With the Open Championships about to go underway, certain golfers will have many eyes on their performance. Some players are expected to do very well, and some have never done well at the event before.
Royal St. George's is certainly a hard course, and players cannot be guaranteed a win with the tough weather conditions.
Still, some players have things to prove to all audiences in order to silence their critics and those who never believed in them achieving certain goals.
Here are five golfers in particular that have the most to prove at this year's British Open.
Americans in general have something to prove to the golf media, but Phil Mickelson especially has to show people that he can still be a contender in Majors.
The British Open has been a Major that Mickelson has failed to play at a high level time and time again.
Besides finishing third in 2004, he has never finished in the Top-10 here. Phil's goal isn't to win the prestigious event, but it is to do better than he usually does (and that's easier said than done).
With such talent and an act for pulling off the impossible, Phil should focus on playing much safer balls than usual and to put his past results at the Open behind him.
Unfortunately for him, Lefty did not perform up to his own standards in this year's other two Majors. His results at the Masters and the U.S. Open were T27 and T54, respectively.
Phil Mickelson can change the critics' minds by finishing the Open with a placement in the Top-10. He would also be doing his fellow Americans a great favor by proving that Americans can still compete with excellence.
Luke Donald is coming off a win at the BMW PGA Championship, where he finished off Lee Westwood by making a birdie on the first extra hole.
But, does Donald have it within himself to secure a win at this Major?
After not playing the Open in 2008, he finished fifth and eleventh in 2009 and 2010, respectively. His results in the other Grand Slams were very poor, though, and his lack of consistency in the big tournaments has made him notorious for not deserving the No. 1 ranking on the PGA tour.
Being an Englishman, he will be playing at home and should feel supported when the crucial moments in the tournament occur. But, this also means he could feel even more nervous, and perhaps the thought of letting his country down could creep into his mind (and then also cause him to let his country down).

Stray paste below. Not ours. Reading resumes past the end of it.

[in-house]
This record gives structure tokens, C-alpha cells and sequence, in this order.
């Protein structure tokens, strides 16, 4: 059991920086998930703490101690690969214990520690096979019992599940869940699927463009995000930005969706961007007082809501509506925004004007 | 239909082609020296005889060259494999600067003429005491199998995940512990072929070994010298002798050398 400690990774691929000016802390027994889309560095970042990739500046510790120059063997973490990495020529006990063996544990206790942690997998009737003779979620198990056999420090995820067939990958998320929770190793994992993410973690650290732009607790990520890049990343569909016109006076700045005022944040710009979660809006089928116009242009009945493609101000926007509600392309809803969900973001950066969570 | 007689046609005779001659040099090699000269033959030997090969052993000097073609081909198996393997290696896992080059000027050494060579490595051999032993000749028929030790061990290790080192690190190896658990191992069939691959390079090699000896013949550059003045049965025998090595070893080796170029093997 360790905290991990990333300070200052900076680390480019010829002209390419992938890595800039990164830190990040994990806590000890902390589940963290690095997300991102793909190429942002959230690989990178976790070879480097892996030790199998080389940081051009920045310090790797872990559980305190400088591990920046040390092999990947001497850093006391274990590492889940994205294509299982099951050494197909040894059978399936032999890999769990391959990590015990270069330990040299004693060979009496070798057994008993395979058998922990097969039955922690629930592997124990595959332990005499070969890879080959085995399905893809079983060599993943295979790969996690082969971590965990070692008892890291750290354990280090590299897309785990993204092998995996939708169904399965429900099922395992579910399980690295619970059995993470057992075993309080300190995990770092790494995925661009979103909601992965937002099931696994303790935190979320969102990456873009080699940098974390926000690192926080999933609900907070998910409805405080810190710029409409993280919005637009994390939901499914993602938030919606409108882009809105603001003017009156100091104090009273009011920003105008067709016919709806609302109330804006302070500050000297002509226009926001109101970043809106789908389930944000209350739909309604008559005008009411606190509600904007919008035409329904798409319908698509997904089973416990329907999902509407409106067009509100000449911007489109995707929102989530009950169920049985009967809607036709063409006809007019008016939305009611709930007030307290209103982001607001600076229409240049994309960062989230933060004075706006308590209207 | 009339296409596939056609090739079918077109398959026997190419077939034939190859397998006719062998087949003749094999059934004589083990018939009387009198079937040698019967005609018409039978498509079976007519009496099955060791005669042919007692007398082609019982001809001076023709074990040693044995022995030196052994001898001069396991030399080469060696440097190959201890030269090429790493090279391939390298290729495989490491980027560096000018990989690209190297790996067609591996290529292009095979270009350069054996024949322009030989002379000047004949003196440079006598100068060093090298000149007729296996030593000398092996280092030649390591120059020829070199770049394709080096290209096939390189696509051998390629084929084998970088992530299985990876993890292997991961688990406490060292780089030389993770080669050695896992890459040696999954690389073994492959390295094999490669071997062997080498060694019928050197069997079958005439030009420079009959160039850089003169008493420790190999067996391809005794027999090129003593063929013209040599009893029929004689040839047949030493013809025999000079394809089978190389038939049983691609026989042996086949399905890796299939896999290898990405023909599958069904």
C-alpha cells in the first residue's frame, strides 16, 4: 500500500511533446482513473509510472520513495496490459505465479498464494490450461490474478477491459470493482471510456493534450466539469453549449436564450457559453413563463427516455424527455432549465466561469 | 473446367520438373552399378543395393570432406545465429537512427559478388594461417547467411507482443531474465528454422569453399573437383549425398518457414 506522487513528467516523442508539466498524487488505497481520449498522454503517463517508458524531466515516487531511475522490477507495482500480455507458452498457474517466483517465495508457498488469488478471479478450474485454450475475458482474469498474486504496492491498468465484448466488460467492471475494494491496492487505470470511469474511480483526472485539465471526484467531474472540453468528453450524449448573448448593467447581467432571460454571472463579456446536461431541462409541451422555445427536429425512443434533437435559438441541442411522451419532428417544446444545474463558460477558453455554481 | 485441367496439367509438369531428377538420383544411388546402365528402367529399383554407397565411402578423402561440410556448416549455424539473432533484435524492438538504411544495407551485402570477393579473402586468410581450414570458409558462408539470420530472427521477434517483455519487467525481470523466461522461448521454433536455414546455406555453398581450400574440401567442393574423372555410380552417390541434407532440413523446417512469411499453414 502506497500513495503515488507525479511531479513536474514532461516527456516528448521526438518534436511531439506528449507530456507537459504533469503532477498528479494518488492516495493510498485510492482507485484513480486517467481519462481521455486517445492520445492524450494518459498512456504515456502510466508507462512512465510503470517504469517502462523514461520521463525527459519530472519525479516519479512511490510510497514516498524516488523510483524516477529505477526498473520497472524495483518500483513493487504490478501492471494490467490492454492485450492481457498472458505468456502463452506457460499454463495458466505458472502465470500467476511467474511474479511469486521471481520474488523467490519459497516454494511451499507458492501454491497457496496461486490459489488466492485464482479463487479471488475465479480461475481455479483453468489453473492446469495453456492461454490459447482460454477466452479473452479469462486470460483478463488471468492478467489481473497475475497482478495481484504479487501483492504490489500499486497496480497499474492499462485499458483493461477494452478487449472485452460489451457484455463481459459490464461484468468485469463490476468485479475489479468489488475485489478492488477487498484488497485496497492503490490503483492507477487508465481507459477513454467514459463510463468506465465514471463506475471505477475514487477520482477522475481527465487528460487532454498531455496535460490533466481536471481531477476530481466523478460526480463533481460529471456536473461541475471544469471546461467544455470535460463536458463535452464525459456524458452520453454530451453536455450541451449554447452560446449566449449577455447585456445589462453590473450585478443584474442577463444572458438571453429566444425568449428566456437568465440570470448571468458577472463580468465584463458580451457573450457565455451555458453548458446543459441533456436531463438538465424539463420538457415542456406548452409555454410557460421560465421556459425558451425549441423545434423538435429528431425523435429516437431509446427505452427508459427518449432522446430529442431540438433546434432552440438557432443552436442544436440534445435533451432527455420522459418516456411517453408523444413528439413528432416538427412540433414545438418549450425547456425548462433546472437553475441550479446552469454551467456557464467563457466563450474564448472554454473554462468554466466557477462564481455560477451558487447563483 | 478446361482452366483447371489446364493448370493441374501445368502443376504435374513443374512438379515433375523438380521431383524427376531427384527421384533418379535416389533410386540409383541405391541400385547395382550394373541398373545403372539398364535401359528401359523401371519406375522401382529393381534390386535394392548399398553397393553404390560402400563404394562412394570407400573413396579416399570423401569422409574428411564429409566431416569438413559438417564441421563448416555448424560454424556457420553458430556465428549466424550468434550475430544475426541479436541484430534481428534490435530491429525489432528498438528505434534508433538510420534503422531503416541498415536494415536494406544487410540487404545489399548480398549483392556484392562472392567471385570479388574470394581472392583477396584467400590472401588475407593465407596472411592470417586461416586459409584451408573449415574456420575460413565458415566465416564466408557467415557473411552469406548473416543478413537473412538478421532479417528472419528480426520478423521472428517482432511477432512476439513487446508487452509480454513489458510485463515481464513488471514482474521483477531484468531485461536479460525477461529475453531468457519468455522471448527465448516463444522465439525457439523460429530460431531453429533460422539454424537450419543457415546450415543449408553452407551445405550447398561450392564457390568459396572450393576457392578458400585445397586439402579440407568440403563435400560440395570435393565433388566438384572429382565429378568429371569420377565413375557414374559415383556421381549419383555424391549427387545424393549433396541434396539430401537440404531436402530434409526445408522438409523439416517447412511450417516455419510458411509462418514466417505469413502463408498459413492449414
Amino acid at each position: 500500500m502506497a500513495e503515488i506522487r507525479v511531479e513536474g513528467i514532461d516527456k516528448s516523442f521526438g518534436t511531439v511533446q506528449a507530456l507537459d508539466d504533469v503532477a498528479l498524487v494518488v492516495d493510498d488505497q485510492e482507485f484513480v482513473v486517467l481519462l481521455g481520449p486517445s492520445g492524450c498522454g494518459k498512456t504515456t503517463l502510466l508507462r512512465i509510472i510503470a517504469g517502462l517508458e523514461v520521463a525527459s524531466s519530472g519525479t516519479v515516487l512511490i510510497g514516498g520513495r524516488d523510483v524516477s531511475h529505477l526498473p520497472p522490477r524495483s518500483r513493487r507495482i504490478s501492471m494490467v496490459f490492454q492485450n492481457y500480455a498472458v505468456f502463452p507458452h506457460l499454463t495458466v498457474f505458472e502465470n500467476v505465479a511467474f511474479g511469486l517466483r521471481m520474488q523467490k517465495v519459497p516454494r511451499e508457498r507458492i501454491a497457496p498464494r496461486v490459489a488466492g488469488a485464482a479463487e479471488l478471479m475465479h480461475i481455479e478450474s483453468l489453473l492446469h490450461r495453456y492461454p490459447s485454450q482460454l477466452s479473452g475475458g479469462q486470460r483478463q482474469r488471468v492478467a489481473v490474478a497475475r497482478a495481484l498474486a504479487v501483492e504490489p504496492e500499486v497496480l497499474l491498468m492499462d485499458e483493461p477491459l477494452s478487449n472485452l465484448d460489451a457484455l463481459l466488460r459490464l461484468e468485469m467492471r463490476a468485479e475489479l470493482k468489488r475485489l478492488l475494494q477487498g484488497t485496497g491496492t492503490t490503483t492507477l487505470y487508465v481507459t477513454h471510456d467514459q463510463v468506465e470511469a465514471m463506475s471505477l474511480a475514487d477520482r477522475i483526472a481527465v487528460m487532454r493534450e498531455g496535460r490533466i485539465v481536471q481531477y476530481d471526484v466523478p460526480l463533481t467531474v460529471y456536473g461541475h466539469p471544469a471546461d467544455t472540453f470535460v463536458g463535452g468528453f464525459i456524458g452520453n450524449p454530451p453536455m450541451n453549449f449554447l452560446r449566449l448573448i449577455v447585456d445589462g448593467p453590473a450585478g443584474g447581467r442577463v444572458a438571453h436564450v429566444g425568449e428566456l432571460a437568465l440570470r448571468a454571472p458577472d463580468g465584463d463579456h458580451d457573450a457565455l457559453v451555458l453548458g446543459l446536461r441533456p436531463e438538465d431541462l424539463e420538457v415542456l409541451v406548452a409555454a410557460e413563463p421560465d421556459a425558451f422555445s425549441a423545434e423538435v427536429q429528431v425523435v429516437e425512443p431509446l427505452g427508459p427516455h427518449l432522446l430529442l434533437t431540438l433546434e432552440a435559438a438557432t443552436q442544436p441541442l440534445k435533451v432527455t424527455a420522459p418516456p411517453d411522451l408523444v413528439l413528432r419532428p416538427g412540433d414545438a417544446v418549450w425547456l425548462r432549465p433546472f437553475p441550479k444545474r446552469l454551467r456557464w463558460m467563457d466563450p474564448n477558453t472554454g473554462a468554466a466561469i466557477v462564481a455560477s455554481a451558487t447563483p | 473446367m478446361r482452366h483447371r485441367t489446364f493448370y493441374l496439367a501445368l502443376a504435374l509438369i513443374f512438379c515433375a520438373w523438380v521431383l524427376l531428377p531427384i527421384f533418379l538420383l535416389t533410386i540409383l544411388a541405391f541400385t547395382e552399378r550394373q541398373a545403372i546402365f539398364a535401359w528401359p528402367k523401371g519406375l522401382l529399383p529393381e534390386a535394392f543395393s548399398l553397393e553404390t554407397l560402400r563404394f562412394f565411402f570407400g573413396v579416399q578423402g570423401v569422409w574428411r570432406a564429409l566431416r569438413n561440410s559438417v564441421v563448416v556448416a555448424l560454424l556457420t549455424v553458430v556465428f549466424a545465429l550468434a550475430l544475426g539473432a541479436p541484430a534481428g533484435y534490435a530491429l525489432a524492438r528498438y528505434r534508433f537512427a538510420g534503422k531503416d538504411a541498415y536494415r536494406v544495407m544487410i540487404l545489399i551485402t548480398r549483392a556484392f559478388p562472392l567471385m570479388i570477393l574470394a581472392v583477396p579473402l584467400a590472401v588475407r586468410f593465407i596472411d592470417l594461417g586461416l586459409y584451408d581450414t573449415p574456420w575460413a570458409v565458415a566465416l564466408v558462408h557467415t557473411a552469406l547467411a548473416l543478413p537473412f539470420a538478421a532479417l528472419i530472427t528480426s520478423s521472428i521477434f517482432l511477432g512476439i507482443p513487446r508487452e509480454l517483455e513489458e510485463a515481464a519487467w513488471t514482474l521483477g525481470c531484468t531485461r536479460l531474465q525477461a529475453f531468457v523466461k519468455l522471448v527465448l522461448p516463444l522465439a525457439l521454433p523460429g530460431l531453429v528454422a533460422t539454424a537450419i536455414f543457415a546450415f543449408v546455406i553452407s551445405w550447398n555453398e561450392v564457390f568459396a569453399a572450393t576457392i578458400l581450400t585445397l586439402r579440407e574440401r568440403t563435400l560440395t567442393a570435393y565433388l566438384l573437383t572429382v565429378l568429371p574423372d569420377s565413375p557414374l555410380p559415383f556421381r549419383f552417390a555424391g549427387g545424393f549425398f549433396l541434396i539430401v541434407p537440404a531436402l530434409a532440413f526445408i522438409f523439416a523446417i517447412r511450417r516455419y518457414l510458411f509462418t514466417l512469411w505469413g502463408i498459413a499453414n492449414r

What makes Donald the most pressured player on the tour is the No. 1 ranking with no Major under his belt. Although many people do not agree with the ranking system, he remains the highest ranked player in the world.
In order to prove he is worthy of his ranking, he NEEDS to finish within the Top-3, and he definitely needs a win at a Major within the next year, or else he may succumb to all expectations and have his career fall apart entirely.
Ranked No. 2 directly beneath Luke Donald is his fellow English countryman and former No. 1 ranked player, Lee Westwood. Since he is no longer ranked No. 1, he hopefully won't be observed as closely as Luke Donald this tournament.
Westwood is one of the most consistent players on tour, and that fact alone could lead him to his first Major title this week.
At the Open championships, he finished fourth, third, and second in 2004, 2009, and 2010, respectively. He has been getting closer and closer to winning a Major since he was first named player of the year for his 1998 season.
At the previous two Majors this year, he finished eleventh and third, and he is only getting better.
Westy is a great athlete and deals with the pressure exceptionally well, and the fact that he is British will most likely turn out to help his chances this week.
He has come in second place at two Majors too many, and needs to prove that he can finally win one to get the hump off his back.
The Australian newcomer, Jason Day, made headlines when he finished 10th in just his second Major ever, at the PGA Championship last year.
But, he did not stop producing incredible results. He went on to the Augusta Masters and the U.S. Open with a win-hungry attitude and came in second two times in a row (behind Rory McIlroy at Congressional).
The Australian shot maker, who was inspired by Tiger Woods at an early age, is known for his instincts and smart decisions on the golf course. It seems that any bad situation he finds himself in, he also finds a quick way out of.
Especially at the U.S. Open this year, he made ridiculously long putts with ease, and since he was relatively unknown to much of the crowd, Day was able to perform well through the course of four consecutive days.
The big question is, with the Australian now in the Top-10 rankings at No. 8, will he begin to feel heavy expectations on his shoulder? He is perhaps not an established threat yet, but he can certainly prove that he is with another Top-5 finish at the Open.
Jason Day could even take the world by surprise and win the whole thing. Only time (and the conditions) will tell.
Enough has been said about the Northern Irishman's abilities and talent, although he has only proved himself to be a Grand Slam winner one time.
Surely, he could win the tournament or finish well within the Top-10. Unfortunately, anything besides first place may not be good enough for some people.
The fact that Rory is expected to do well in every tournament is an incredibly heavy burden for him. He was not great at dealing with the pressure at the Masters, and has yet to actually prove that he will not choke in the future during any given event.
In order to prove the critics wrong, McIlroy has to win another Major or two within the next year, which is a tough task for him to execute, let alone for me to say. For such a young athlete with immense skills, his performance may be diminished simply because of what people expect of him.
Rory McIlroy has to prove that he is THE next Grand Slam contender and winner, and he would be able to do that by securing the victory at Royal St. George's.